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5th Cluster Headache Award

On Behalf of the University Centre for Adaptive Disorder and Headache (UCADH) and the Casimiro Mondino Foundation of Pavia, Italy, the Cluster Headache Award is given yearly to a research group which, following the tradition of the Headache Centre over the last three decades, has given a relevant contribution in the field of cluster headache. The prize is acknowledged on the basis of a peer reviewed manuscript published the previous year. The members of the Scientific Committee are the following: G. Nappi (Chairman), K. Ekbom M. Fanciullacci, P.Goadsby, GC. Manzoni, NT. Mathew, M. Moskowitz, F. Antonaci (Secretary).

The Scientific Committee has selected and scored 34 manuscripts on Cluster headache published in 2006. The winner of the 5nd Edition (year 2008) has been the paper: Treatment of medically intractable cluster headache by occipital nerve stimulation: long-term follow-up of eight patients written by Burns, B., L. Watkins, and P.J. Goadsby,. Appeared in Lancet, 2007. 369(9567): p. 1099-106.
Cluster headache is a form of primary headache involving repeated attacks of excruciatingly severe headache usually occurring several times a day. Patients with chronic cluster headache (CCH) have an unremitting illness requiring daily preventive medical therapy. In the paper it has been described that 8patients with medically intractable CCH were implanted in the suboccipital region with electrodes for neurostimulation therapy (ONS). Stimulation occurred bilaterally during treatment.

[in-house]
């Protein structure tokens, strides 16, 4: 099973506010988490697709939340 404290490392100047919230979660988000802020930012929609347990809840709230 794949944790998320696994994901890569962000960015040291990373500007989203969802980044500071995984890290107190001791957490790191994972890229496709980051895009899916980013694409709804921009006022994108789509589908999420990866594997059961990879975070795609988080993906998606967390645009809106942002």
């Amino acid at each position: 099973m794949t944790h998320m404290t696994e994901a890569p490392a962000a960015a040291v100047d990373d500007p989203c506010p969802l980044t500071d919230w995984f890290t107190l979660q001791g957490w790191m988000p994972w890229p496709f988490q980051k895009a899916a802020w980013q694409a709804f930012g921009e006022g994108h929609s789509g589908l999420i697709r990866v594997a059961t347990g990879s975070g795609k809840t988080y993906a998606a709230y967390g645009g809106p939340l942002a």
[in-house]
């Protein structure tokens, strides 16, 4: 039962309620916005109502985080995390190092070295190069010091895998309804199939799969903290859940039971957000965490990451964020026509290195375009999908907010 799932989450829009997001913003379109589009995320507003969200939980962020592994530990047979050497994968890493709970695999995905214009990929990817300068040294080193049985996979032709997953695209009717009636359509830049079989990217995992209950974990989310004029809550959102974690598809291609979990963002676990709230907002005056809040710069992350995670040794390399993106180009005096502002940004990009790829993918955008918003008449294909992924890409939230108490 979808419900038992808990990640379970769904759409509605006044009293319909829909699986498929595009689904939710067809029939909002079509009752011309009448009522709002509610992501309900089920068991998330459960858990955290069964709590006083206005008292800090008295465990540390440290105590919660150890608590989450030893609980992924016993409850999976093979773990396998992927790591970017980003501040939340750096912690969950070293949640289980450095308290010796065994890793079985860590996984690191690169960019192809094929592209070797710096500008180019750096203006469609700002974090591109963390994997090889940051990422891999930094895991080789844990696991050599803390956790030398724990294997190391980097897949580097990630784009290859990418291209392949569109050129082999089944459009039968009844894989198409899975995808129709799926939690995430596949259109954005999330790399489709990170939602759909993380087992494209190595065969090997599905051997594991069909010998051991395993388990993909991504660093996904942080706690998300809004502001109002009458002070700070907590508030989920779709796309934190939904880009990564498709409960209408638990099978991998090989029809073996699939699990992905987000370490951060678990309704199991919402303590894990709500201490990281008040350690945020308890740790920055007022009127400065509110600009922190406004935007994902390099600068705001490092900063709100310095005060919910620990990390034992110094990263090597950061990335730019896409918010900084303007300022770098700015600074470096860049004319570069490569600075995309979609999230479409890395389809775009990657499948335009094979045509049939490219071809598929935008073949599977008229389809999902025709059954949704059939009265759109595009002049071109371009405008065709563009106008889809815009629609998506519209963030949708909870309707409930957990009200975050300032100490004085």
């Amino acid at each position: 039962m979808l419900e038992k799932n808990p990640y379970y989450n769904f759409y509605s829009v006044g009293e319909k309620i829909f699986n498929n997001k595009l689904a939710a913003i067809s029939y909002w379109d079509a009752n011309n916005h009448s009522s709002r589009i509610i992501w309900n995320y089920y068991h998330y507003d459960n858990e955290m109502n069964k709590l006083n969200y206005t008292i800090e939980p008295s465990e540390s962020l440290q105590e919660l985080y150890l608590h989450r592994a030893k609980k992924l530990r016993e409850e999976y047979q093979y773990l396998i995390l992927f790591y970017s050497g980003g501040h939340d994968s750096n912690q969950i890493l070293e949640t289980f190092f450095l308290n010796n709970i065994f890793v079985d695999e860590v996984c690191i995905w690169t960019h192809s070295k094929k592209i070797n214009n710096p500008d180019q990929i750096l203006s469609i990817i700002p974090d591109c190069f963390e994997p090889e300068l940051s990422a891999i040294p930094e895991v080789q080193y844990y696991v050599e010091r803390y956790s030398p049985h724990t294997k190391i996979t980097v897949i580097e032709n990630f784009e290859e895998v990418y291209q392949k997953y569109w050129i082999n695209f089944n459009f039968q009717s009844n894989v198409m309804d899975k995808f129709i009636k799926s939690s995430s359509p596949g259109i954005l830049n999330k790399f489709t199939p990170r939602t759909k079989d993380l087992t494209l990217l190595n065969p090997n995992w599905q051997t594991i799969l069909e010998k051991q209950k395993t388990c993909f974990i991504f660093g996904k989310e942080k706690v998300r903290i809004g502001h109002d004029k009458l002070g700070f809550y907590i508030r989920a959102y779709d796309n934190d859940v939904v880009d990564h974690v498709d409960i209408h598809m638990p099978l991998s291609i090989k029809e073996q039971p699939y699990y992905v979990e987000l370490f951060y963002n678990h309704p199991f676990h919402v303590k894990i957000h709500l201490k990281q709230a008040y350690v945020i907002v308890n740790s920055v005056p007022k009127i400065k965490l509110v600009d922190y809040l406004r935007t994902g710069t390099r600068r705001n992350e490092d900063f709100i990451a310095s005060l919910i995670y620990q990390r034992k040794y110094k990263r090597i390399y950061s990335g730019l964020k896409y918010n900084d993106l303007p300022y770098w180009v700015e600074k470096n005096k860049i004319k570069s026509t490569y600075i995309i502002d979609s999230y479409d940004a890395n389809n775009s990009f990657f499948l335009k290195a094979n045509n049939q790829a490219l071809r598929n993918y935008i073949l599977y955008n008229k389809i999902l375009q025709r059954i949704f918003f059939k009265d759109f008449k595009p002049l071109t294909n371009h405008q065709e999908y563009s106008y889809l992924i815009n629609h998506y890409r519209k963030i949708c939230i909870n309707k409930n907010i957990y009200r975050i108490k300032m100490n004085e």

At a median follow up of 20 months (range 6-27 months), six of eight patients reported responses that were meaningful to them sufficient to recommend ONS to similarly affected patients with CCH. Specifically, two patients noticed a marked improvement of 90% or better. Three patients noticed a moderate improvement of 40% or better and one patient recorded a mild improvement of 25%. Improvements occurred in both frequency and severity. Improvement was noticed after weeks or months, although remarkably attacks returned in days when the device malfunctioned, such as with battery depletion. Adverse events of concern were lead migrations in one patient and battery depletion requiring replacement. Therefore, occipital nerve stimulation (ONS) in cluster headache offers a safe, seemingly effective option, and may usher a new era of neurostimulation therapy for primary headache syndromes.
The prize has been delivered to the authors by Prof. F. Antonaci during the European Headache Migraine Trust International Congress held in London (7th September 2008).

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